“In my mind, I think we’re doing well, but I have a close-up view,” he said. “I see the forward movement that we're making but perhaps not everybody sees that.”

Progress Since Prior Climate Survey

Lehigh’s most recent climate survey, conducted annually from 2015 through 2017, was developed by faculty members at the university. Members of the Lehigh community, including the Council for Equity and Community, reviewed the quantitative and qualitative data. They then produced sets of recommendations each year.

Among the recommendations implemented as a result of the survey are:

  • Creating the position of Vice Provost for Equity and Community
  • Increasing the diversity of the student body
  • Providing learning opportunities for staff and faculty.

Outing has served as the inaugural Vice President for Equity and Community since 2017.

“We've moved at a pretty good clip from where we started, developing the Office for Diversity Inclusion and Equity and re-aligning the advocacy centers within it to advance broader community interests,” Outing said. “We then established a position focused on student access and success to support and provide opportunities for students not just to attend Lehigh, but to participate in the high impact experiential learning opportunities that exist here.”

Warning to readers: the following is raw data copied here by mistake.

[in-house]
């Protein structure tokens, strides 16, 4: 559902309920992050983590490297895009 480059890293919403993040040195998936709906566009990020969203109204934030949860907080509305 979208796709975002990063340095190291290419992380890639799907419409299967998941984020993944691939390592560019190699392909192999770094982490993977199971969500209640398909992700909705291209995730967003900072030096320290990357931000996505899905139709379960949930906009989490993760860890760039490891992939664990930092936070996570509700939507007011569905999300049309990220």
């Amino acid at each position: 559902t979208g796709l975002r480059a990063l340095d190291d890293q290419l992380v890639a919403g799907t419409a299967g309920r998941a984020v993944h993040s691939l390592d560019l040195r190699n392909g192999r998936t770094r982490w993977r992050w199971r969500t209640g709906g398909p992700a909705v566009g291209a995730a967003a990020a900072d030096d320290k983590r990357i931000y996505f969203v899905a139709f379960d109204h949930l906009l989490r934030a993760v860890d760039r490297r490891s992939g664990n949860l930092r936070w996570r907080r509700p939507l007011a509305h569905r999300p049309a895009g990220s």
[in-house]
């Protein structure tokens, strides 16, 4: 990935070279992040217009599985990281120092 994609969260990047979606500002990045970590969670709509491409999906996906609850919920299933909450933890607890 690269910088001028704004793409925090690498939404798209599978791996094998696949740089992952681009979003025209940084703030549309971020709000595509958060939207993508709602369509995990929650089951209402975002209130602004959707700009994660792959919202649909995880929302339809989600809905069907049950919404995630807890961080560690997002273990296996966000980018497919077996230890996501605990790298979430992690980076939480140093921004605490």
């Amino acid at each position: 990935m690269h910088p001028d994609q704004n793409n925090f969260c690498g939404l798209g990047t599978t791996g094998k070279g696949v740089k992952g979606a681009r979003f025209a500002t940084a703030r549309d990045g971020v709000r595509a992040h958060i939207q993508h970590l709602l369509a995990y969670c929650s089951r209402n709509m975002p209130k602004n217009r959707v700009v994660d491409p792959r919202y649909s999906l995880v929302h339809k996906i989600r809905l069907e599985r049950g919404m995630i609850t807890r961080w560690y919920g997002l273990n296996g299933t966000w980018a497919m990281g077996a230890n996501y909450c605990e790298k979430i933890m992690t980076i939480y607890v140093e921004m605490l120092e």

These and other efforts have resulted in an increase in the number of first generation and underrepresented students studying abroad, getting involved in undergraduate research, and obtaining internships. Outing added that the undergraduate student senate also now better represents the broad diversity of perspectives, backgrounds and experiences of Lehigh’s student body.